'Oru Cinemakaaran' Review: Not quite 'Drishyam' but an intriguing crime thriller

Vineeth Sreenivasan pulls off the role of a struggling filmmaker caught in a mess with elan.
'Oru Cinemakaaran' Review: Not quite 'Drishyam' but an intriguing crime thriller
'Oru Cinemakaaran' Review: Not quite 'Drishyam' but an intriguing crime thriller
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Vineeth Sreenivasan's Oru Cinemakaaran starts off like a film that's going to be about the struggles of an assistant director who is looking to survive in an industry that sells dreams. He has no money, the producers have no time, and his family has no patience. Where will poor Alby who never gets what he wants from God do?

The first twenty minutes of the film set it up as a gentle romcom with a few songs thrown in. Alby and Sarah (Rajisha Vijayan) are in love and their families oppose the relationship because they belong to different communities. However, even as we settle down thinking this is going to be one of those battles for love, the film avoids taking that all too familiar dramatic turn and before we know it, the couple is married. So now what, we wonder.

It's time for behind the scenes.

Can a struggling cinemakaaran afford to live a life that he often projects on screen? What happens when there's no happy ending in sight?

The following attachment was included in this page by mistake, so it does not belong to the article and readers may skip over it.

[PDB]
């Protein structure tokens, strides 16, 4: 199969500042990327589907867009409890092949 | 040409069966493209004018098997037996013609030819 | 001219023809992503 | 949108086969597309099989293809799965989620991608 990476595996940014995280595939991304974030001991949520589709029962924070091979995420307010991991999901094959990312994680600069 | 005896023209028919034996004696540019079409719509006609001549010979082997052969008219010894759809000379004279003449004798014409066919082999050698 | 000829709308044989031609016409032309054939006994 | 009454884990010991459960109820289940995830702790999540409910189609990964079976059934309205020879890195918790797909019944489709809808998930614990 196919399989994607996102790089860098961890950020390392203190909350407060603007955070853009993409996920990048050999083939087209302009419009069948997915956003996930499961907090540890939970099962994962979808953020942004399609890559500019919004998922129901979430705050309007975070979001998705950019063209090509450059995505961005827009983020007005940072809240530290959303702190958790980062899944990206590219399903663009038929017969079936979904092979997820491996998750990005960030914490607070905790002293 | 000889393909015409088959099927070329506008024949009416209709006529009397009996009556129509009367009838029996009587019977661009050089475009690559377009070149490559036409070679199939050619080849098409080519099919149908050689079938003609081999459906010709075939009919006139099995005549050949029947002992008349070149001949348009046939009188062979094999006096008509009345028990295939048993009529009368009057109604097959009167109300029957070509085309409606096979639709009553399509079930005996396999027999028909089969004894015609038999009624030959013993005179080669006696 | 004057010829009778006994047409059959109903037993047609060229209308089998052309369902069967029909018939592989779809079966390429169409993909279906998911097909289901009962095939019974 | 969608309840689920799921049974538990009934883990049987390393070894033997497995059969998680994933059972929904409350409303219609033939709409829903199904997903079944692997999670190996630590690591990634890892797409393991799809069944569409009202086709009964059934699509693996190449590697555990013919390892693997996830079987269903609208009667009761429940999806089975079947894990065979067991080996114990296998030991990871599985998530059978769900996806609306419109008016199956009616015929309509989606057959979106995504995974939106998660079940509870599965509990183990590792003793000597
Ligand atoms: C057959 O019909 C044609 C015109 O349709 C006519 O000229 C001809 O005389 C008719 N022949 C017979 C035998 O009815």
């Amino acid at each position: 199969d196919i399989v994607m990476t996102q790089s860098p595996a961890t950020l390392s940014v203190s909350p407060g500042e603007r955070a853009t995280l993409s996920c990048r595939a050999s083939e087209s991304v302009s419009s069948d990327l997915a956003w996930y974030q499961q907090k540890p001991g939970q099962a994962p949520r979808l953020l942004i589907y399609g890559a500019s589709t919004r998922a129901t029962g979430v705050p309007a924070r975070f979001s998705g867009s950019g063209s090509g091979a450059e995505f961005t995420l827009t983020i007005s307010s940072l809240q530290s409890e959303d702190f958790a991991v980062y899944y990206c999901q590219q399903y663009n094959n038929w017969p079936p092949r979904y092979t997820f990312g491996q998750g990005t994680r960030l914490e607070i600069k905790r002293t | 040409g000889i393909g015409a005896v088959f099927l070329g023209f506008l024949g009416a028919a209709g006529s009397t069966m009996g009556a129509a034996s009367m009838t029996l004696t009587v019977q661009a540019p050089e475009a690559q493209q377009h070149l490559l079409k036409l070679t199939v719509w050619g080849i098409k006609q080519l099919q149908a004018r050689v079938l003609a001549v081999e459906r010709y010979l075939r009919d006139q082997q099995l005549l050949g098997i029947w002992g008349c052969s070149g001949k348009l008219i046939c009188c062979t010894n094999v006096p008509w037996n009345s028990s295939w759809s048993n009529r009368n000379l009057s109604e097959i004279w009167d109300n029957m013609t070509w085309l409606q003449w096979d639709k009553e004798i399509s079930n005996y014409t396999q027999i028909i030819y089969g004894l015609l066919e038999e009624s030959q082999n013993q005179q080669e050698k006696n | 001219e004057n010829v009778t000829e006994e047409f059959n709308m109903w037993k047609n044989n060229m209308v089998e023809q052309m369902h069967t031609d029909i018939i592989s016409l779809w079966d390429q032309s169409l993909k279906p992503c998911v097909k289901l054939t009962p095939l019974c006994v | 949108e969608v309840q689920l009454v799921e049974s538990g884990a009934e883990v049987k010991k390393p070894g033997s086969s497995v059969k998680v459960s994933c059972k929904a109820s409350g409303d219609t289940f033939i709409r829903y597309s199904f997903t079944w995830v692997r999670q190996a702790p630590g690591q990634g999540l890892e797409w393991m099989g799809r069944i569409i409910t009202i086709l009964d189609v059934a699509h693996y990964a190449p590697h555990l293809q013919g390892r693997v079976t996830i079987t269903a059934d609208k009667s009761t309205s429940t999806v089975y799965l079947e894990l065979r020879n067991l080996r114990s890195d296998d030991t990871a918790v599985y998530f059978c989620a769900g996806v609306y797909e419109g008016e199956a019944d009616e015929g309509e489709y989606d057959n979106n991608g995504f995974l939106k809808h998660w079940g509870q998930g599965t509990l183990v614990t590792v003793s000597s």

Oru Cinemakaaran builds up the tension slowly. You can feel the desperation in Alby's mind as he runs around asking people for money, swallowing his pride every time he hears a ‘no’. As he stutters, forgets things, and does his best to hide his financial situation from his wife, you feel the darkness clouding his judgment. 

Vineeth is at his best when he portrays a man sinking in frustration. The sequence when he struggles to make it to the bank in time is especially impressive. Ironically, it is when this cinemakaaran is made to dance for unnecessary duets that he looks ill at ease.

The film turns into a thriller with a fairly good twist at the end. If you've read your share of Agatha Christie when growing up, this is the kind of crime that Papa Poirot would love to bring to a denouement. However, one wishes that writer and director Leo Thaddeus had explored the other characters involved with more depth. The coincidences seem a tad too convenient although Google tells me that the science is well researched.

Prashant Narayan plays the cop who cracks the mystery. As the oily and rude police officer, he's not someone you like but then his job is not to be liked, it is to induce discomfort and he pulls that off alright. One wishes that the lone woman cop had been given at least a line to say - all she does is smile and look embarrassed when her senior officer flirts with his wife over phone.

The rest of the cast, Renji Panicker, Anusree and others are convincing enough. The security guys who goof around are hilarious and evoke laughter at unexpected moments. 

Oru Cinemakaaran is not quite in the league of Drishyam which has become the gold standard for the Malayalam whodunit in recent times. But it's a well-made effort with enough intrigue built into it to keep you watching till the end. At least, for Alby's sake, you do want to know if there will be a happy ending. 

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